June 09, 2016
By Mike Conner
Billowing columns of bright white cumulus clouds ringed the horizon, placid and pretty, but sure to become black and boisterous by mid-afternoon. Postcard Florida sunshine illuminated the white sandbar before me, where ankle-deep water was flooding the deeper shoreline trough.
Looking much like a Bahamas bonefish flat, the shallow point up ahead extended 50 yards out where it dropped off into waist-deep water. It's this kind of "flats topography" that makes Hobe Sound Preserve a favorite stretch of Florida Atlantic beach for sight casting to snook and the occasional tarpon. Conditions, and my timing, were perfect.
My hopes of success soared as a dark ribbon of baby anchovies began running parallel to the beach. As I shuffled along barefoot, nearly transparent juvenile whiting and croakers jetted out of my path. Okay, so the food was here. Where were the snook?
Motion caught my eye up ahead, so I picked up my pace a bit. I closed in on the ribbon of minnows, and a telltale "hollow," a nearly perfect empty circle, formed within the tiny baits. In the center of the circle the gray, ghostly silhouette of a snook materialized, baitfish parting to give the predator space. The fish made no raid on the baits however, and hovered menacingly as if to be picking its moment.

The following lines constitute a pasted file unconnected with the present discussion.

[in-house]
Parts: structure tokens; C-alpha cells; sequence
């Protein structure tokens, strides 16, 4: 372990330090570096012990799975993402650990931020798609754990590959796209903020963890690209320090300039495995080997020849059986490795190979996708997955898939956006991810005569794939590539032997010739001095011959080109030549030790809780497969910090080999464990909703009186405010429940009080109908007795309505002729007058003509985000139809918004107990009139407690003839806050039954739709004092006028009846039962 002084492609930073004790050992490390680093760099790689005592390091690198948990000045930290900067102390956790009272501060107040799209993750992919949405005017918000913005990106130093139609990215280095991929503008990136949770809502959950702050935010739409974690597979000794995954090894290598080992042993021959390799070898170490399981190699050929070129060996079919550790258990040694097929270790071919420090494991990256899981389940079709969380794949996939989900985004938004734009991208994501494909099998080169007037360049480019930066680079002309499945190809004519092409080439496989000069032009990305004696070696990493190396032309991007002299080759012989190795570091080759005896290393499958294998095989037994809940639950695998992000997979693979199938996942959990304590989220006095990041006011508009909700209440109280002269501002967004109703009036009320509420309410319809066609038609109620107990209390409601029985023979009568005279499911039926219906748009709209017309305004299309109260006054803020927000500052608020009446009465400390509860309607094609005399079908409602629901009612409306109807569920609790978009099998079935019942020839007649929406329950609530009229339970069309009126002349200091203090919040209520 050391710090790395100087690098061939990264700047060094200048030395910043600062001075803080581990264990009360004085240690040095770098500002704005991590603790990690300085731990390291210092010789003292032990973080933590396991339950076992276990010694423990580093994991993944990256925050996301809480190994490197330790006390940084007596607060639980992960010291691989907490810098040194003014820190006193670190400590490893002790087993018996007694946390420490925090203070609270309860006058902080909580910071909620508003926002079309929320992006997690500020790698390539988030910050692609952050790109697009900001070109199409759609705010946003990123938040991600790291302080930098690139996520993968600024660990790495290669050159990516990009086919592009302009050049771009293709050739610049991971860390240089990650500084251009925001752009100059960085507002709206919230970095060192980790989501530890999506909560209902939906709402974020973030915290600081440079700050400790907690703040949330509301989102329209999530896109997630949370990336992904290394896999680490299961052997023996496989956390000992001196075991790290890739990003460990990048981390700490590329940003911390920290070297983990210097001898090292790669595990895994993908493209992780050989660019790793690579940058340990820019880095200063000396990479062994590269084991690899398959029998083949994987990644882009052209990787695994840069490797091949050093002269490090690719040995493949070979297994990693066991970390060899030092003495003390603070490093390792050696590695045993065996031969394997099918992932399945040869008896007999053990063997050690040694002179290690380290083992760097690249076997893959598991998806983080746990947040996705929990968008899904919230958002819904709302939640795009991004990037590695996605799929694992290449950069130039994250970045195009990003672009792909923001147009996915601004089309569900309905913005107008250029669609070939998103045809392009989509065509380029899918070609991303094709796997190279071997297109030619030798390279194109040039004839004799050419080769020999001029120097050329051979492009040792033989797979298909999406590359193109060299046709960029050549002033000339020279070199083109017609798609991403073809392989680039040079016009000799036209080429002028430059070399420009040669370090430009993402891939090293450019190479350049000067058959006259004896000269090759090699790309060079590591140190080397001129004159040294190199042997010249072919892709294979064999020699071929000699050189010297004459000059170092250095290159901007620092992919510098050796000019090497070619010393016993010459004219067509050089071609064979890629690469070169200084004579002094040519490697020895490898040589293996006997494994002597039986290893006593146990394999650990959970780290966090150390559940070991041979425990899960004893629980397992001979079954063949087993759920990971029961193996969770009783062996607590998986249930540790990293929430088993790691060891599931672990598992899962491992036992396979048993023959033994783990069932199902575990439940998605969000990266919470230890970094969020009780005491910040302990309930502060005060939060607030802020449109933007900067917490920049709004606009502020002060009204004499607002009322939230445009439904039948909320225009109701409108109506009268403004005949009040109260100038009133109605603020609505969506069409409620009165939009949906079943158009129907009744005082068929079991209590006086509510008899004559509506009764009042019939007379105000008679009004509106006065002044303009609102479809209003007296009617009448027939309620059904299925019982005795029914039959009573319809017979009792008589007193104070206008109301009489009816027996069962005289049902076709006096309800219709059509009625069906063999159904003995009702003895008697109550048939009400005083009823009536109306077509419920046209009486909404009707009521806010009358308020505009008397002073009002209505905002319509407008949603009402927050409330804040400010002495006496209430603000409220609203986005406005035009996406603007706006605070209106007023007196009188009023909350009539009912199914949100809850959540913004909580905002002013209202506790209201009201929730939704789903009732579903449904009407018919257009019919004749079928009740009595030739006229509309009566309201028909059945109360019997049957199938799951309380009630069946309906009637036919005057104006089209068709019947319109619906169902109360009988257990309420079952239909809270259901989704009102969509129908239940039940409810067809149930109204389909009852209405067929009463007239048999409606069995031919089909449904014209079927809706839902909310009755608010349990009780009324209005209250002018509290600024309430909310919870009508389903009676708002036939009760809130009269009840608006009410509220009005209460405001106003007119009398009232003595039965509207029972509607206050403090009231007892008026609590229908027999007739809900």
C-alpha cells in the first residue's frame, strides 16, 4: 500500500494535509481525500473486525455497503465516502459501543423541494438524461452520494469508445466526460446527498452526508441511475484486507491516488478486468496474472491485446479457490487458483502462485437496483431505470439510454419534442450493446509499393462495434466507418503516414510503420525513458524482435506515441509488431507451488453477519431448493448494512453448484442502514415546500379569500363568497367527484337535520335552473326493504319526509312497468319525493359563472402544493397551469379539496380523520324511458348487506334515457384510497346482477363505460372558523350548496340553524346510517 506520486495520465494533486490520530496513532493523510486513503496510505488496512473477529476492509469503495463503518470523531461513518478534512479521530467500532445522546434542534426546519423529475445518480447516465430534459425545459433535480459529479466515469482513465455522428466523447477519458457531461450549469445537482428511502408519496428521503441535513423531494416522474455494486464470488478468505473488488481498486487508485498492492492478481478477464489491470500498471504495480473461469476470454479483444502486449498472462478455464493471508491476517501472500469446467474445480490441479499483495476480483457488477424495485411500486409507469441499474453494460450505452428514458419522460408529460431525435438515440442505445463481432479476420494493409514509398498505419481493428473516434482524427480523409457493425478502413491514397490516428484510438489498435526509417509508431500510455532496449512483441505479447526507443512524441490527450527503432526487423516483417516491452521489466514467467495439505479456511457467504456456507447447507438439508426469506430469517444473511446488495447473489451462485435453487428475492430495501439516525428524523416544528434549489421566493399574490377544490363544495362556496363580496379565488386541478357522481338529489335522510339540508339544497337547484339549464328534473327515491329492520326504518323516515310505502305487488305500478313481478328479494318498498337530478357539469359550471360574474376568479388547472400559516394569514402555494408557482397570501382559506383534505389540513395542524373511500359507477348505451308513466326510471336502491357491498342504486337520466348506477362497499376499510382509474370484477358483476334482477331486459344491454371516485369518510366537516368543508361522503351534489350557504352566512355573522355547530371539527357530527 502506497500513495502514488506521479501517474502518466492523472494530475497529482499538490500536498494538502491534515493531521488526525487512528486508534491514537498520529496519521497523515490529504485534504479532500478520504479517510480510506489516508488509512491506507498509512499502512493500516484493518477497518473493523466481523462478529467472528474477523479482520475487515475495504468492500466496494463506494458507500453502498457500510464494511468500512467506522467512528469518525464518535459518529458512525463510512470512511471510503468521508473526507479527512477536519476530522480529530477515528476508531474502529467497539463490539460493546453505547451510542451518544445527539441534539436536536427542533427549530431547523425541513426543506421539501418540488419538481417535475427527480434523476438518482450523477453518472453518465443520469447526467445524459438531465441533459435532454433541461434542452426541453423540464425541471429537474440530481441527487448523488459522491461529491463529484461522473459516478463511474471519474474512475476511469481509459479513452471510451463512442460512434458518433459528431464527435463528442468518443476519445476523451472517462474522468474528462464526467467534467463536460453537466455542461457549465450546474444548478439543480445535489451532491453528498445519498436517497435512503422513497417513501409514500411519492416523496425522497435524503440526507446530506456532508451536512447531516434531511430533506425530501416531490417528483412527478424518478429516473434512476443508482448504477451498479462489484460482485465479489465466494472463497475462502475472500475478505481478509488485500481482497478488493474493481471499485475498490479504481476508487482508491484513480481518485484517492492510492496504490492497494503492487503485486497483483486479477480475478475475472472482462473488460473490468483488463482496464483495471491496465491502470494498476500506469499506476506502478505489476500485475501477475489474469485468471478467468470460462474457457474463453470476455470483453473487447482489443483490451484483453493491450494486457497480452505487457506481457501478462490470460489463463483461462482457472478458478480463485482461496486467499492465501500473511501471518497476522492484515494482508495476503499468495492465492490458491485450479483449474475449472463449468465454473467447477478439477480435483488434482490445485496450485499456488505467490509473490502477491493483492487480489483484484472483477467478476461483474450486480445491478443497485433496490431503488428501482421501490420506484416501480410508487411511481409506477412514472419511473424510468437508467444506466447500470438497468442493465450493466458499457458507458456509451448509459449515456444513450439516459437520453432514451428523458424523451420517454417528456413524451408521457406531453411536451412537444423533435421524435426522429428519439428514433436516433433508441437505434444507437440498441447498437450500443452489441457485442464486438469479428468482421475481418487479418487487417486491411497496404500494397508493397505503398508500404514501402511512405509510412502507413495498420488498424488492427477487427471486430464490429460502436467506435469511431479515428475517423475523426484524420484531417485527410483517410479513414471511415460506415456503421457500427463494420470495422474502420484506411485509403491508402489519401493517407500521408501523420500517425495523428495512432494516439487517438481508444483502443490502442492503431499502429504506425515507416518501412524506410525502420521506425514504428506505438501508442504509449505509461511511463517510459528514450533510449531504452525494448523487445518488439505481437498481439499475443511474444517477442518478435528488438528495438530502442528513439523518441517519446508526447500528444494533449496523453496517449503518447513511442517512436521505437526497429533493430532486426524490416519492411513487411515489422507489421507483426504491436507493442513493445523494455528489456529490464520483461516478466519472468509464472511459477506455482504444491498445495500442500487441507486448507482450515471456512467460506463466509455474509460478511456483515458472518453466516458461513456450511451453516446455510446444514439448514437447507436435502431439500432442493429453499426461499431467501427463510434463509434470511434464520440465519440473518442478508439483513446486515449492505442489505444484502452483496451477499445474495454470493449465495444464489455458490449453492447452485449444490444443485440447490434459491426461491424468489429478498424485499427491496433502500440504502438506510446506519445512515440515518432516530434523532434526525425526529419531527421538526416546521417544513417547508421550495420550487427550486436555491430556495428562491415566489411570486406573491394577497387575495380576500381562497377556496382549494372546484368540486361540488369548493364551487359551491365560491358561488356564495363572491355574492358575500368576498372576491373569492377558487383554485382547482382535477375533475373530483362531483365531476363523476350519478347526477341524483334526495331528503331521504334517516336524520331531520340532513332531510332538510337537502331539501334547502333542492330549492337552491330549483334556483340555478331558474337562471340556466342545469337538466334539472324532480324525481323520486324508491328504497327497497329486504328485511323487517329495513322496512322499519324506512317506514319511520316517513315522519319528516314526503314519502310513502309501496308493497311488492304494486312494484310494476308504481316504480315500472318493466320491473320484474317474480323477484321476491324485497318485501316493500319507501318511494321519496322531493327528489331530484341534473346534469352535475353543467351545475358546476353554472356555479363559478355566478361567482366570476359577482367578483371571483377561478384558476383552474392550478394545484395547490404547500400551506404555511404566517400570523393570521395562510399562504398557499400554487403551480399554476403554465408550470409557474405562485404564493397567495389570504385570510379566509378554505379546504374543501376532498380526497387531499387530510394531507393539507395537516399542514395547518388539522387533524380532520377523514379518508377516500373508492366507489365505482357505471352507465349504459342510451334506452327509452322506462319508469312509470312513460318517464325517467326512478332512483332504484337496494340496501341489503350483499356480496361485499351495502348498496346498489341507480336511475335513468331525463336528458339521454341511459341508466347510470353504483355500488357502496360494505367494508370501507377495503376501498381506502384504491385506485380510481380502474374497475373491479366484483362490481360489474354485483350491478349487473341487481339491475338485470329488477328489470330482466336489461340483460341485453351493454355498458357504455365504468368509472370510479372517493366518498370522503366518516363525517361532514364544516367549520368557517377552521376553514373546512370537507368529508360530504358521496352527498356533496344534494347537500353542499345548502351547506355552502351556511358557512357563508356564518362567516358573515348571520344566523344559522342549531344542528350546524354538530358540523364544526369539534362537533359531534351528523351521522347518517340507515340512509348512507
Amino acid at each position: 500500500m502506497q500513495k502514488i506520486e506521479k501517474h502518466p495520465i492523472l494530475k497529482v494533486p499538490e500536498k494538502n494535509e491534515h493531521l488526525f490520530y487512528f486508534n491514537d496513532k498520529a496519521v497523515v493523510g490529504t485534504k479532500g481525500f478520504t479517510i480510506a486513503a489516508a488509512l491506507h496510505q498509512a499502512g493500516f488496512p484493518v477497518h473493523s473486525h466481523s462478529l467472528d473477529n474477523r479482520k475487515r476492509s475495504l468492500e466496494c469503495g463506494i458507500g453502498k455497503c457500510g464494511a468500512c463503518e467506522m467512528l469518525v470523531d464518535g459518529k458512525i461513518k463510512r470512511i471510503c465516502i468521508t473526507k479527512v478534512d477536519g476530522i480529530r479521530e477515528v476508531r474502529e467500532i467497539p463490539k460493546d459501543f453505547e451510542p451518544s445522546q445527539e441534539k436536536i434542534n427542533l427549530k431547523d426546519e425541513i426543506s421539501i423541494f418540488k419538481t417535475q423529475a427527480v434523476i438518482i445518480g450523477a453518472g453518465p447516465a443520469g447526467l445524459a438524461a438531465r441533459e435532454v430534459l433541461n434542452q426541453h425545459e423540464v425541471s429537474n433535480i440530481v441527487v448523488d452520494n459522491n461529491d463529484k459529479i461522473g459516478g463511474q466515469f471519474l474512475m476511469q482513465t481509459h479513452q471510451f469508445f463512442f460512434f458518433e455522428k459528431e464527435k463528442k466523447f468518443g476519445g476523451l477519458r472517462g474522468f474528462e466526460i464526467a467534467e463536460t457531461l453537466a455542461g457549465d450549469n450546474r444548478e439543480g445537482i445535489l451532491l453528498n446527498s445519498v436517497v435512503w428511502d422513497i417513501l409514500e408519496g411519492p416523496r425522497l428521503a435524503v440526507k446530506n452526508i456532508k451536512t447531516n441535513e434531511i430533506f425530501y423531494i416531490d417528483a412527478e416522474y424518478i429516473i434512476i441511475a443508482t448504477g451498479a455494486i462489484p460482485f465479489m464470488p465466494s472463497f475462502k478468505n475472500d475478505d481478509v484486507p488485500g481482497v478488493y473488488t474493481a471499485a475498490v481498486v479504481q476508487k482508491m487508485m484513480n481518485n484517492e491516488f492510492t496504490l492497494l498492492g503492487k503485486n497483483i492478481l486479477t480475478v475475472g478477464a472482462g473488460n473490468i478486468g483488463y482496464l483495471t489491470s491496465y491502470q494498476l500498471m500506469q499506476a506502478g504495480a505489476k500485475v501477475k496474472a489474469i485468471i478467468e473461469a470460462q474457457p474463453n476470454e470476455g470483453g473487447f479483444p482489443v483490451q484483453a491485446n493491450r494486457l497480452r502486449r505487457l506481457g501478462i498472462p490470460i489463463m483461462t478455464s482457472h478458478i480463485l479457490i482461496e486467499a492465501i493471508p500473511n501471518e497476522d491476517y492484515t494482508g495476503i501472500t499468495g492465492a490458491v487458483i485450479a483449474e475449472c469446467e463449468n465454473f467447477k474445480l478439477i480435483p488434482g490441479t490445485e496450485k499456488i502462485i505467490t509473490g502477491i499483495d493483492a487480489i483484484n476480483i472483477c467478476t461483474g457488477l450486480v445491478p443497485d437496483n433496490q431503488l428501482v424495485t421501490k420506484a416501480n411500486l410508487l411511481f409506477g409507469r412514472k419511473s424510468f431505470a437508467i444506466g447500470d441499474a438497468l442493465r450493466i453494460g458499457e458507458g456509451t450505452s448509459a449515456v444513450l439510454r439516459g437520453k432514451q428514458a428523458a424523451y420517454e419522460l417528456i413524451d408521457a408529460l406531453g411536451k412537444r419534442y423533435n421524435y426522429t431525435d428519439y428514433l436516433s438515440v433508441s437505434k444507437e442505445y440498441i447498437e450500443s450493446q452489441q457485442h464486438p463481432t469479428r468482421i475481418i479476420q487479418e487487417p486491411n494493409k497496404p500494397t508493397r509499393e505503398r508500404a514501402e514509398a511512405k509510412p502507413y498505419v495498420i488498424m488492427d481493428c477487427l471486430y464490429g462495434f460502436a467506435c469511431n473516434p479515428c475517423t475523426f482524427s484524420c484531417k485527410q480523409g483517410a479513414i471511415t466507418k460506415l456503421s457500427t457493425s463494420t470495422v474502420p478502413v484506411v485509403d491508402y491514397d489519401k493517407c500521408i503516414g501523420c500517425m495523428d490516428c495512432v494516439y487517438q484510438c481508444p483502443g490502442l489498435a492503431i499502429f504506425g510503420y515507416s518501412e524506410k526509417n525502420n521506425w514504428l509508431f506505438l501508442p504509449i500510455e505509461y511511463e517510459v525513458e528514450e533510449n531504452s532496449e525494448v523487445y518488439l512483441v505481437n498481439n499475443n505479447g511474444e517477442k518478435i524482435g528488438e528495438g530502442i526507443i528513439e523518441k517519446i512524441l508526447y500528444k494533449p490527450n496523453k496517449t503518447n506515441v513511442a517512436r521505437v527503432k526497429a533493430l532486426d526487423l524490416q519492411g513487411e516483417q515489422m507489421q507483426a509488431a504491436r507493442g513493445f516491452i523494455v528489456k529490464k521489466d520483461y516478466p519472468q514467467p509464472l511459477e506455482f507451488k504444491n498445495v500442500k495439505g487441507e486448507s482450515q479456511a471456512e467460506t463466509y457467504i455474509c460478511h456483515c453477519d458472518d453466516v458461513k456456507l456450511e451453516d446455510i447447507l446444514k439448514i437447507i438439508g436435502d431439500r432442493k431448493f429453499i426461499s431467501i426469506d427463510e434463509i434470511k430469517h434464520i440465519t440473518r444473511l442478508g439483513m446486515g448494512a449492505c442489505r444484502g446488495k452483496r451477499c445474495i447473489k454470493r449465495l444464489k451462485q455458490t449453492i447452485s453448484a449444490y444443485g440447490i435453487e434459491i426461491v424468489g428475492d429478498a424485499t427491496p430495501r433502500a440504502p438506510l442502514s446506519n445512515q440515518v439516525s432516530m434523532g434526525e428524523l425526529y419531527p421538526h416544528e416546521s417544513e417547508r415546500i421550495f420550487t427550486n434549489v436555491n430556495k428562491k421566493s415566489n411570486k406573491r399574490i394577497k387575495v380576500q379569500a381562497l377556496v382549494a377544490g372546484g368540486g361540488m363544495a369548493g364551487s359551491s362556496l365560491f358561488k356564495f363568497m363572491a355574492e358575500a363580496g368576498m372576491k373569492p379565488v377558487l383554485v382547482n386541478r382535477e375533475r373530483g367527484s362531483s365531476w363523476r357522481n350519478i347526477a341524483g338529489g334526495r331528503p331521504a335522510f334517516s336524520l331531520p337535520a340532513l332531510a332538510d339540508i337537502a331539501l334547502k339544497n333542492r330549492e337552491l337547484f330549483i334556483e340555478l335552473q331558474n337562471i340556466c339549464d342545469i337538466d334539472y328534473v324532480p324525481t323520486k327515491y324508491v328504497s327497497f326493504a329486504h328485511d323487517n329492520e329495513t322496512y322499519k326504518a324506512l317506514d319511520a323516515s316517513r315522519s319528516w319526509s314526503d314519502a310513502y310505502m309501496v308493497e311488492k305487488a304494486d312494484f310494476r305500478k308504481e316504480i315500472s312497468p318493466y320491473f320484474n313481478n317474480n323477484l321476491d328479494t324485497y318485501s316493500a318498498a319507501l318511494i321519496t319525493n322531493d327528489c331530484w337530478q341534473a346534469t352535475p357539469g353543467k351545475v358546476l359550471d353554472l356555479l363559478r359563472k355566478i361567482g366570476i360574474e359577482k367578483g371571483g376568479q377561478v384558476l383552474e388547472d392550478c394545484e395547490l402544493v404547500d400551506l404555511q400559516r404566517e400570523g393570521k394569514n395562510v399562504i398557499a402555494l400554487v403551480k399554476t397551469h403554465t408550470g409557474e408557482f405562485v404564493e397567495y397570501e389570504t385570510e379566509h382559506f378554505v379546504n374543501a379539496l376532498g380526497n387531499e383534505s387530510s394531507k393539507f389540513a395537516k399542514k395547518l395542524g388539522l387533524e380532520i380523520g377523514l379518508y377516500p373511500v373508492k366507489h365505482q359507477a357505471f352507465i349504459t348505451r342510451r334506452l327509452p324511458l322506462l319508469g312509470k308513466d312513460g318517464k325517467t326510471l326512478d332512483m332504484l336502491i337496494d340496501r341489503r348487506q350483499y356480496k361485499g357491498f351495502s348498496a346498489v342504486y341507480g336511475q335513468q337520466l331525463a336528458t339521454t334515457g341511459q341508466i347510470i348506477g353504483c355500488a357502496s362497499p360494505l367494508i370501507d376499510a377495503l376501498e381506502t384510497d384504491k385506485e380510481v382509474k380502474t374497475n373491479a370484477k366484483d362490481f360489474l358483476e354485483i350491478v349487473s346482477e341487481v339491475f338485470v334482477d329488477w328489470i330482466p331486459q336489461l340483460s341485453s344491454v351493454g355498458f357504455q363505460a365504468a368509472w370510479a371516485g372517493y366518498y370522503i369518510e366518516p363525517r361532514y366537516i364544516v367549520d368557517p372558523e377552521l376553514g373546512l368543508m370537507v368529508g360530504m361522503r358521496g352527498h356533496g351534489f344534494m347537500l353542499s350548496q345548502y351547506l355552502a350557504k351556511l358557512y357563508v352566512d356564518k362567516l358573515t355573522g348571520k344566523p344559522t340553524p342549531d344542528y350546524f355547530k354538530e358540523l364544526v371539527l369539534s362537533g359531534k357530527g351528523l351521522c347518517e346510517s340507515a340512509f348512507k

Once I was within accurate casting distance, a second circle opened 15 feet to the right of the first. But this snook had other ideas. The attack was immediate, and two fish tore through the minnows, one doing a showy somersault in its effort. Baitfish showered in a fountain and the staccato pop-pop-pop of the carnage was music. I laid out a 60-foot cast, and turned the short leader over smartly to put my Deceiver on their table. I moved it immediately with three successive 12-inch strips and a fish rose, flashed as it missed, then made a solid grab.
I set the hook and the snook came to the surface, making a half-hearted jump. Its run down the beach quickly cleared my fly line and 10 yards of backing from my stripping basket. The bright fish then switched up and made two clean jumps and tail-walked a bit before tiring. I cranked while walking toward the 10-pound snook, touched its tail and it surged anew, but shortly thereafter I was able to get my thumb and forefinger on its lower jaw. I plucked the streamer free and guided the fish along in the knee-deep water. I scanned the area for sharks before letting the revived fish swim from my hand.
I looked up in time to spot a string of 10 or so smaller males shouldering their way along the ribbon of baits, but the fish ignored them. I cast well ahead of them and slightly beyond the line I thought they'd continue on. I allowed my fly to settle, and made a few strips to catch their attention. The lead fish sped up, but was beaten to the fly by a follower. It shook its head violently after I set the hook, did an about-face, and raced through its schoolmates. They flushed but reformed quickly and continued on, leaving the hooked fish to fend for itself.
As I landed the 5-pounder, I glanced up in time to see a big female, easily 20 pounds, heading my way. I struggled with the fly and by the time I removed it and released my fish, she was only 20 feet away. I only raised my rod a bit to get my line moving and she exploded in fear, leaving a sandy plume as she was raced for deep water. "Well, you've seen it all, haven't you sweetheart?" I said under my breath.